Taken in Buffalo, Minnesota.
It was with profound sadness that I learned of the death of Jack Koblas this past Friday. Mr. Koblas was 70 years young and was the author of numerous books, primarily in the historical and weird fiction vein. He was a member of The Magpies (a group of musicians recently inducted into the Music Hall of Fame), a co-editor of the seminal small press magazine Etchings & Odysseys, a close personal friend of Donald Wandrei (and various other members of the Lovecraft Circle), and an all-around fascinating individual. Last year he was the recipient of the Minnesota Fantasy Award for Lifetime Achievement, and saw the release of two new books: Ghost Stories and Other Dark Tales (see my review here) and The Lovecraft Circle and Others. Both of these volumes had been in the works for over a decade and were greatly anticipated by many in the Lovecraft community. While the former collected nearly all of Mr. Koblas’ fantasy/horror/weird fiction, the latter contained interviews and reminiscences of numerous authors connected in some way to the Lovecraft Circle. Both are fascinating reads, and each hold a prominent place in my Weird Library.
I first met Mr. Koblas over twenty years ago, when I was invited to join a writing group devoted to Lovecraft and various other matters. And while the time I spent with Mr. Koblas might be considered limited in the scheme of things, I have and continue to draw inestimable inspiration from him. In a roundabout way, I consider him my mentor. Many years ago, when I learned of his intent to use the opening line of one of my early (and quite forgettable) horror tales in a writing course he was teaching, I was dumbfounded and elated both. But this was the type of writerly generosity Mr. Koblas was known for, as I am sure numerous of his other friends can attest — particularly those who found themselves cast as the protagonist in one of his tales.
Of late, I too found myself fictionalized into a story which Mr. Koblas was planning to include in a new collection of horror fiction. It is entitled “Mere Image” and still resides in a first draft stage, but it is more than a fitting keepsake. Rereading it this past weekend brought tears to my eyes, not for the selfish reason that it will most likely never see print, but because of the cold, hard fact that the Old Scrivener, my friend and my mentor, has been silenced, and far too soon.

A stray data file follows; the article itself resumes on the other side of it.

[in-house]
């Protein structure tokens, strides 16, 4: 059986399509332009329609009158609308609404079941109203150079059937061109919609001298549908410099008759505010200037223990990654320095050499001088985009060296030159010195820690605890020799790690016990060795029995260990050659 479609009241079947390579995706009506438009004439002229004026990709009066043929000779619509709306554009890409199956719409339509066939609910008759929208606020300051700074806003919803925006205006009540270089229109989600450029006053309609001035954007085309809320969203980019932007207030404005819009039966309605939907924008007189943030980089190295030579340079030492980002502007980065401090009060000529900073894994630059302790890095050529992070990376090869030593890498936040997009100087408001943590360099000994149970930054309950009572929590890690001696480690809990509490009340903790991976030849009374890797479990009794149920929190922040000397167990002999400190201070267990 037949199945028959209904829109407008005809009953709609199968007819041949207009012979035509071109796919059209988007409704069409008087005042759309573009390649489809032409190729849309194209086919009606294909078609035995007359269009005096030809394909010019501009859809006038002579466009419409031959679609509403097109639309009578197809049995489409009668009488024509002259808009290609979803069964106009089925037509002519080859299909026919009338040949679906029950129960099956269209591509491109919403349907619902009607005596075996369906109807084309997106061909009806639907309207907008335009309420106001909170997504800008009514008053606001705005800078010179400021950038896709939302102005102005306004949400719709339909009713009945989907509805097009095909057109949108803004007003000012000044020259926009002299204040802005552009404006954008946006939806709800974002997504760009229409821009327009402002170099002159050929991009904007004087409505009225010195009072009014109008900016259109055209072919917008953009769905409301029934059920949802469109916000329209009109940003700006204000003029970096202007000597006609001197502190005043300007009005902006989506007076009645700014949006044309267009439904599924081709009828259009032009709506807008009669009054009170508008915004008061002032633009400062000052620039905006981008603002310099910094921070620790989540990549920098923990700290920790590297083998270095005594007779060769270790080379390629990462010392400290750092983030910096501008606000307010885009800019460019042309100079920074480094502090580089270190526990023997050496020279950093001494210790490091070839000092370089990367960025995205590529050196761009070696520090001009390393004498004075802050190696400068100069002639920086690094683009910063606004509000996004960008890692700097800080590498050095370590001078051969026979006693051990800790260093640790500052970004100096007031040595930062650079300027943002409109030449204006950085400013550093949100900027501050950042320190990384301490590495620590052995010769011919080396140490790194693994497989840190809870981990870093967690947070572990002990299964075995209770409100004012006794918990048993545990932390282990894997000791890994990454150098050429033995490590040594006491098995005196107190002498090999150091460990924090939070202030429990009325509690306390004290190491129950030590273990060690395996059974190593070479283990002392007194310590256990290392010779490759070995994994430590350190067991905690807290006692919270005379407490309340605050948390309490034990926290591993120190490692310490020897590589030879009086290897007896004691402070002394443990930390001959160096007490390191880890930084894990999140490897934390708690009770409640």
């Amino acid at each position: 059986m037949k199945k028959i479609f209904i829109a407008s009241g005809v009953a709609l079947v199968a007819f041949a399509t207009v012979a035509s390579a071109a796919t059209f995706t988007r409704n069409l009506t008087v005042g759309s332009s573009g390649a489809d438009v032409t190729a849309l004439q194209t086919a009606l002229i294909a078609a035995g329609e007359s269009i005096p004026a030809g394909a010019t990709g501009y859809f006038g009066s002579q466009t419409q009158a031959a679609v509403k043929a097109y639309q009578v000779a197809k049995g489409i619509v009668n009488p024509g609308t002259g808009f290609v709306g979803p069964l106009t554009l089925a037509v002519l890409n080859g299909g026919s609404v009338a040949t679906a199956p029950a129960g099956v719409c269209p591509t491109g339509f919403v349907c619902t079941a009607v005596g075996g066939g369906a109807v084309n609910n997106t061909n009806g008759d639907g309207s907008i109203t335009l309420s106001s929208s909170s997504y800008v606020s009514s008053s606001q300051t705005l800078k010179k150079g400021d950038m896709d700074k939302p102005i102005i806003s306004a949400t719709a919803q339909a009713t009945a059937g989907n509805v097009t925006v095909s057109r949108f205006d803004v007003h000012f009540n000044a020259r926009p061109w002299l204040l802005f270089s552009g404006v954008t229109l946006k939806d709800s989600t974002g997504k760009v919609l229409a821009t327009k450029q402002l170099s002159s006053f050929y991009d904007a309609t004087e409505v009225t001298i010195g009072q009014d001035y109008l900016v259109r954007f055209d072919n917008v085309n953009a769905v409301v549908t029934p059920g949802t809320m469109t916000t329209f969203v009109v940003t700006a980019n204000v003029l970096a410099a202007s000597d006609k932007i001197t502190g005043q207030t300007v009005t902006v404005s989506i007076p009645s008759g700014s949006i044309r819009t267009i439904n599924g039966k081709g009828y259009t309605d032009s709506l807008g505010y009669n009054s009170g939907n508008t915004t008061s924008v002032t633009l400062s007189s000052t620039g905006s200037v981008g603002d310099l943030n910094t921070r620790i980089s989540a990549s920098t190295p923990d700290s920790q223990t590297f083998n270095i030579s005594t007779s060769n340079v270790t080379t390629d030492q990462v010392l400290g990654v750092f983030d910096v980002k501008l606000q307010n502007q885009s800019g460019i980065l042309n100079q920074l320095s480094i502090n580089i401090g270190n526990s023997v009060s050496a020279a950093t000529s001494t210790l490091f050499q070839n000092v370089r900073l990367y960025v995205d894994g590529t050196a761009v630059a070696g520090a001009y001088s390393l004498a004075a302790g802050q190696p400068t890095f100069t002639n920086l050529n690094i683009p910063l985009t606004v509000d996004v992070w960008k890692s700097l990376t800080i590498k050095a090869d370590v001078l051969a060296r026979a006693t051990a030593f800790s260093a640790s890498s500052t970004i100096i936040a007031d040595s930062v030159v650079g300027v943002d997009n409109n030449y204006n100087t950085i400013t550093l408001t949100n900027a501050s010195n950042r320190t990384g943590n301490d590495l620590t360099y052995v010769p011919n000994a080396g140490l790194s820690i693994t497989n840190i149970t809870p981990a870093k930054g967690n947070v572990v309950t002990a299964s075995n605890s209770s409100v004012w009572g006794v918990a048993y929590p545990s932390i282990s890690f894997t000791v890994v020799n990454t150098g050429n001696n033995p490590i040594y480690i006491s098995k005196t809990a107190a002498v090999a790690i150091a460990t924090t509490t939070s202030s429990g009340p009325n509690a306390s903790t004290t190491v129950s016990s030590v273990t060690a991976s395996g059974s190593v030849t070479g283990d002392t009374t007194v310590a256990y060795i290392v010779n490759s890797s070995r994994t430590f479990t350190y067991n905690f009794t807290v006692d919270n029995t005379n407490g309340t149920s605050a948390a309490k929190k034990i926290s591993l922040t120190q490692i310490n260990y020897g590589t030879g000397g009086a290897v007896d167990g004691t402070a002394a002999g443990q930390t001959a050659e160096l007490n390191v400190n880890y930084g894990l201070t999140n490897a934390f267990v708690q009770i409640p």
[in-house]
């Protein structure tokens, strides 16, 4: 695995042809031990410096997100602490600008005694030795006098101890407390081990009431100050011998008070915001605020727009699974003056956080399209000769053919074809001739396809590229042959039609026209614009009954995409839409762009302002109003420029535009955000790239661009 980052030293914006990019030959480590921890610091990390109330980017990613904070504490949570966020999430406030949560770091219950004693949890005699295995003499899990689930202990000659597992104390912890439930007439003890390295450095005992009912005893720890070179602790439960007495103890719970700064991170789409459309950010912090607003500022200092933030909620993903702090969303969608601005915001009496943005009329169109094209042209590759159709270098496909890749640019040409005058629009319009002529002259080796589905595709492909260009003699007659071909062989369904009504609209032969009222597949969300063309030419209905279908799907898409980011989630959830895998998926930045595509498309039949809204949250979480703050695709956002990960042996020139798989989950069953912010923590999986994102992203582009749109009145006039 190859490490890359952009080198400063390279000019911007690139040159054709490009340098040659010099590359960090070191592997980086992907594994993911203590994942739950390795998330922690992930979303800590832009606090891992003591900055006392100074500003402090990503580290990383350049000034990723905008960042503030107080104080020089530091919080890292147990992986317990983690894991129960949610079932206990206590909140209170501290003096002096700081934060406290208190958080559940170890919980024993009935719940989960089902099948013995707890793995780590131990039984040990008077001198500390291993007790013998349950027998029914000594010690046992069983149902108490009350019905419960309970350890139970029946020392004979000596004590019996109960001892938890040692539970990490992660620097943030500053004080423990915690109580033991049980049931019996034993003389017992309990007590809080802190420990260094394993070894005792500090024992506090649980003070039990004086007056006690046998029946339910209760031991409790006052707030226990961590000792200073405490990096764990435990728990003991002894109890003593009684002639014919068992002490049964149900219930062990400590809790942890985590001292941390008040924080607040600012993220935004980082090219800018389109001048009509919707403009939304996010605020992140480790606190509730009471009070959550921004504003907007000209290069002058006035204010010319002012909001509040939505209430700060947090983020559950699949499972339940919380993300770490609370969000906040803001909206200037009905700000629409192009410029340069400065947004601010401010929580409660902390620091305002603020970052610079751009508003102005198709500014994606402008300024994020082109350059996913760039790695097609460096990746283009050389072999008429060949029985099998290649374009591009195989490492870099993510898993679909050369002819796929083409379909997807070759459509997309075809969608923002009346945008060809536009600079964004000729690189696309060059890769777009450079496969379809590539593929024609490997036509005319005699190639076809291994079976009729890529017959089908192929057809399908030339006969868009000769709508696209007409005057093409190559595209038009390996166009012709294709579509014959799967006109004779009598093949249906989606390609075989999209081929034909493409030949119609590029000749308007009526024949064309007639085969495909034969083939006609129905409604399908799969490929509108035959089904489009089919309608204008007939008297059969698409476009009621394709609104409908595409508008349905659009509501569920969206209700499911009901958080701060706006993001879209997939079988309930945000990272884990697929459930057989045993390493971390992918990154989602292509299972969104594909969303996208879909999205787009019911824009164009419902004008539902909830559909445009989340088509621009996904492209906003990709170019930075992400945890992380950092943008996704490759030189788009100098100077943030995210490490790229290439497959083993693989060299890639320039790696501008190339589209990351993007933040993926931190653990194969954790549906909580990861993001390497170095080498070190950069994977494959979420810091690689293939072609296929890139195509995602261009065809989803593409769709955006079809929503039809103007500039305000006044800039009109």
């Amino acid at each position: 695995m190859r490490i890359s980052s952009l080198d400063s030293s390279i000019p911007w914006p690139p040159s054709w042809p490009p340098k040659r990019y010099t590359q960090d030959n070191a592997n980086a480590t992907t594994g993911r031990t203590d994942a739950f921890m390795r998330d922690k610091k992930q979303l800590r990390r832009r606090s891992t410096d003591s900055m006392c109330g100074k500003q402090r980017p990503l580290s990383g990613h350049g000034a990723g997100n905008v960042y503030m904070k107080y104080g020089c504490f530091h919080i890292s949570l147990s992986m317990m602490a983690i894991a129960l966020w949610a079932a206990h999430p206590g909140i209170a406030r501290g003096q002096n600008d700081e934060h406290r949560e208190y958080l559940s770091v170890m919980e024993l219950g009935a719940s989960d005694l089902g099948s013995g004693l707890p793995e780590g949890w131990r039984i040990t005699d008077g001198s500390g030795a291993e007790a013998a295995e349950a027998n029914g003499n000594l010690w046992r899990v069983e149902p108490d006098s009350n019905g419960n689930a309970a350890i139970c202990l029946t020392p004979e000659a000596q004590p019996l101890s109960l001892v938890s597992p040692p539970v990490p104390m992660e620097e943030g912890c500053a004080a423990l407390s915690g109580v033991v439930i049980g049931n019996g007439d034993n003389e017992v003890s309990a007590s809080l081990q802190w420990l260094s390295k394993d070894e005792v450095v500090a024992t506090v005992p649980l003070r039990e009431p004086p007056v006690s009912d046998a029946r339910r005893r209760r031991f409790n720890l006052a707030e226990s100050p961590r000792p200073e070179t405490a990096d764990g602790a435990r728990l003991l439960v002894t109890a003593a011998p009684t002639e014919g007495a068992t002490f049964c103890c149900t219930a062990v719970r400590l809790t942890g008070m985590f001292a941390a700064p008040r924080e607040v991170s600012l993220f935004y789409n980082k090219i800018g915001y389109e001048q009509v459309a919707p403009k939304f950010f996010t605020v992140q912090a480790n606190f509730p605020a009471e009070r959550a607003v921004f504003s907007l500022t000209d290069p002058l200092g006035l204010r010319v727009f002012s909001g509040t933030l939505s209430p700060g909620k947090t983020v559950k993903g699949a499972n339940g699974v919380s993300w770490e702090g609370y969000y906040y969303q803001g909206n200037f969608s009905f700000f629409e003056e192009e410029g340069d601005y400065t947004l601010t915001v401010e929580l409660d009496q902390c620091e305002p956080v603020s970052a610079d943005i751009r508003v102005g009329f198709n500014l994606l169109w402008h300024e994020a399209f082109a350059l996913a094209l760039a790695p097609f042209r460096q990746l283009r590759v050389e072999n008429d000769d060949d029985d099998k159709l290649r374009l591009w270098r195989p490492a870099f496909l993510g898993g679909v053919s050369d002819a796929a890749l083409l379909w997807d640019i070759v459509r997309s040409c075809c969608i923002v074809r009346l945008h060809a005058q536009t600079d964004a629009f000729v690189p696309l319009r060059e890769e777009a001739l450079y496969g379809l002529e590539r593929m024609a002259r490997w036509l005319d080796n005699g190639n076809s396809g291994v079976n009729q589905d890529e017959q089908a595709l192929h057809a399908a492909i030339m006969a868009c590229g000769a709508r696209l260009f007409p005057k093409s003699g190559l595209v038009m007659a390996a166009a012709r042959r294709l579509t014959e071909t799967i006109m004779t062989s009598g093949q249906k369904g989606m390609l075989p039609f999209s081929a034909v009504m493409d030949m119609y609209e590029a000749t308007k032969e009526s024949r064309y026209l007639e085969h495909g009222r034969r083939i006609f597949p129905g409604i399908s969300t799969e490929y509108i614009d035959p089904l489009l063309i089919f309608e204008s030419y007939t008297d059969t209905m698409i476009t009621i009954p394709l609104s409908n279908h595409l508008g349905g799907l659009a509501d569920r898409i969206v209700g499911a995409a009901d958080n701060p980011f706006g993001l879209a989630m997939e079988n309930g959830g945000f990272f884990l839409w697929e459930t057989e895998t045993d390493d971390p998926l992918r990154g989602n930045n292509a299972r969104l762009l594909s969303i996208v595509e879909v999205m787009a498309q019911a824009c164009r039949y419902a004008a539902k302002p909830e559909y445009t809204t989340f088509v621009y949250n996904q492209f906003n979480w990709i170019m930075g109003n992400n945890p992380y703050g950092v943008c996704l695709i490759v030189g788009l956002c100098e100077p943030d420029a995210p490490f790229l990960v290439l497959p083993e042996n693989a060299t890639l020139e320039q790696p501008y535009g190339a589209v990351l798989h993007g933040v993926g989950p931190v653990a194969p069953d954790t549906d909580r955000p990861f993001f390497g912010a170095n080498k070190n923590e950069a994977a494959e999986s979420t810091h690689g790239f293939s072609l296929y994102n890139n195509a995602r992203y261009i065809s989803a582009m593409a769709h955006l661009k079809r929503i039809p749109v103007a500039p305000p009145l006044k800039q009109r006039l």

But, oh, what a stunning oeuvre this Literary Lion did roar!
Thank you, Jackal, for everything….
Red Sky is rewarding on so many levels. The story itself is simple yet ingenious, the characters likable, the monsters equally likable, and the writing spot-on. If you can get past the somewhat garish cover (which is tame compared to other Deadite Press offerings), you will be thrust into a highly enjoyable tale.
The story begins with a botched bank robbery, from which the main protagonist and his crew narrowly escape. They need a place to hole up for a few days, and they make the mistake of doing so in an abandoned factory in the deserts of New Mexico, once operated by a mysterious company called Red Sky. But the place is far from abandoned, as our battle-scarred crew soon discover.
While this is a fairly short novel (just barely tipping the 200-page mark), it is as rich and developed as works twice its size; which just goes to show how talented Mr. Southard is. Concise plotting, pitch-perfect dialogue and descriptive prowess make this novel rise above the common fare.
Endings are almost always problematic (for both writer and reader), but I must say that Mr. Southard pulls off an amazing (and quite emotionally powerful) denouement. Those looking for an intensely horrific story filled with brilliant patches of humanity need go no further than Red Sky.